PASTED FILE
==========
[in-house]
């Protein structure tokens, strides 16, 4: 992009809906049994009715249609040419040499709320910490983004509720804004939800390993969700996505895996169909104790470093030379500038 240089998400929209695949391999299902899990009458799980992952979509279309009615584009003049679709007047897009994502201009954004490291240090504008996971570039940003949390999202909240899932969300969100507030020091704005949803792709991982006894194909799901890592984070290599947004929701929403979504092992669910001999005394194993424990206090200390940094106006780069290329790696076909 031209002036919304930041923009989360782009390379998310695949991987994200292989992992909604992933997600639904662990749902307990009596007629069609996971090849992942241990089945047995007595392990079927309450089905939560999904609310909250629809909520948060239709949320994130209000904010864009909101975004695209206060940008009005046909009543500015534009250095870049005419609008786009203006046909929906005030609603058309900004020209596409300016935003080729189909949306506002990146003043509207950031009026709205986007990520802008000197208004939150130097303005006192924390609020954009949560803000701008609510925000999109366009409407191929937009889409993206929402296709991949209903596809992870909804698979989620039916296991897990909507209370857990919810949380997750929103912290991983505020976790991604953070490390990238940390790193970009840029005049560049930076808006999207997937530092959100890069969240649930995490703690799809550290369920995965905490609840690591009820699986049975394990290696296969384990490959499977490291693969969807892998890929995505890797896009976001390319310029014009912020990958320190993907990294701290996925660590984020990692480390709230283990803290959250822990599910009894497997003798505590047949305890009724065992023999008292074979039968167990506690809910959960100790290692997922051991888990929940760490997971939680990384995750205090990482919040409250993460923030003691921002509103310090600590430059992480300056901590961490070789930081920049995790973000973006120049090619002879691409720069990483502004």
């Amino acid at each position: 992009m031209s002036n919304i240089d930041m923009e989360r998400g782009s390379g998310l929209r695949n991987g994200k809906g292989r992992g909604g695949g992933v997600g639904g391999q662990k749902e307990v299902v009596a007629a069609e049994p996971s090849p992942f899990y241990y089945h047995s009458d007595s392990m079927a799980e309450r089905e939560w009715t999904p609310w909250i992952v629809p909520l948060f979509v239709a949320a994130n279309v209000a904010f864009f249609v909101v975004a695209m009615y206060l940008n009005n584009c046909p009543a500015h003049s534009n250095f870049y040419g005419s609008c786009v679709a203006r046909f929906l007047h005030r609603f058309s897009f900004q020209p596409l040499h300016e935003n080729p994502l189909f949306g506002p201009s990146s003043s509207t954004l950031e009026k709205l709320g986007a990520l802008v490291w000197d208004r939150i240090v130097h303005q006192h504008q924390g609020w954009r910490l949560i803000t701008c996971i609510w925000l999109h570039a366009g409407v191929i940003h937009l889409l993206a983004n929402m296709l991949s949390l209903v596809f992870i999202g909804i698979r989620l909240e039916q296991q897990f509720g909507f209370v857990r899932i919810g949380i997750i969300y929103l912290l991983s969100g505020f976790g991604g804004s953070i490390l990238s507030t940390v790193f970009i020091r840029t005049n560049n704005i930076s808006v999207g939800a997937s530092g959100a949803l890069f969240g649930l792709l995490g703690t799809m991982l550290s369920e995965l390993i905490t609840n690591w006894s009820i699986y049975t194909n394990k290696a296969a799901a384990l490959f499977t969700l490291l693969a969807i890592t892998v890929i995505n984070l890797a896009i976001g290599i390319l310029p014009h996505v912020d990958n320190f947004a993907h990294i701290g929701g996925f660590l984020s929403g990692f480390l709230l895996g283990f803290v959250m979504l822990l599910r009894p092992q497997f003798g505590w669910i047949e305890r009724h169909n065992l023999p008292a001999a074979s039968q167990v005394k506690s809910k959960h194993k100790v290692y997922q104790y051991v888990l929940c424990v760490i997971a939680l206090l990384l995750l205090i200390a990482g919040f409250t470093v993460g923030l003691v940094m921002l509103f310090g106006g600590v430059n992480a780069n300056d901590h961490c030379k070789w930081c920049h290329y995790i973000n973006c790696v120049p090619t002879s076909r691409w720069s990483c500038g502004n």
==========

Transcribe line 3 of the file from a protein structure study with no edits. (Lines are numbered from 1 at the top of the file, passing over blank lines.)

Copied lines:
């Amino acid at each position: 992009m031209s002036n919304i240089d930041m923009e989360r998400g782009s390379g998310l929209r695949n991987g994200k809906g292989r992992g909604g695949g992933v997600g639904g391999q662990k749902e307990v299902v009596a007629a069609e049994p996971s090849p992942f899990y241990y089945h047995s009458d007595s392990m079927a799980e309450r089905e939560w009715t999904p609310w909250i992952v629809p909520l948060f979509v239709a949320a994130n279309v209000a904010f864009f249609v909101v975004a695209m009615y206060l940008n009005n584009c046909p009543a500015h003049s534009n250095f870049y040419g005419s609008c786009v679709a203006r046909f929906l007047h005030r609603f058309s897009f900004q020209p596409l040499h300016e935003n080729p994502l189909f949306g506002p201009s990146s003043s509207t954004l950031e009026k709205l709320g986007a990520l802008v490291w000197d208004r939150i240090v130097h303005q006192h504008q924390g609020w954009r910490l949560i803000t701008c996971i609510w925000l999109h570039a366009g409407v191929i940003h937009l889409l993206a983004n929402m296709l991949s949390l209903v596809f992870i999202g909804i698979r989620l909240e039916q296991q897990f509720g909507f209370v857990r899932i919810g949380i997750i969300y929103l912290l991983s969100g505020f976790g991604g804004s953070i490390l990238s507030t940390v790193f970009i020091r840029t005049n560049n704005i930076s808006v999207g939800a997937s530092g959100a949803l890069f969240g649930l792709l995490g703690t799809m991982l550290s369920e995965l390993i905490t609840n690591w006894s009820i699986y049975t194909n394990k290696a296969a799901a384990l490959f499977t969700l490291l693969a969807i890592t892998v890929i995505n984070l890797a896009i976001g290599i390319l310029p014009h996505v912020d990958n320190f947004a993907h990294i701290g929701g996925f660590l984020s929403g990692f480390l709230l895996g283990f803290v959250m979504l822990l599910r009894p092992q497997f003798g505590w669910i047949e305890r009724h169909n065992l023999p008292a001999a074979s039968q167990v005394k506690s809910k959960h194993k100790v290692y997922q104790y051991v888990l929940c424990v760490i997971a939680l206090l990384l995750l205090i200390a990482g919040f409250t470093v993460g923030l003691v940094m921002l509103f310090g106006g600590v430059n992480a780069n300056d901590h961490c030379k070789w930081c920049h290329y995790i973000n973006c790696v120049p090619t002879s076909r691409w720069s990483c500038g502004n």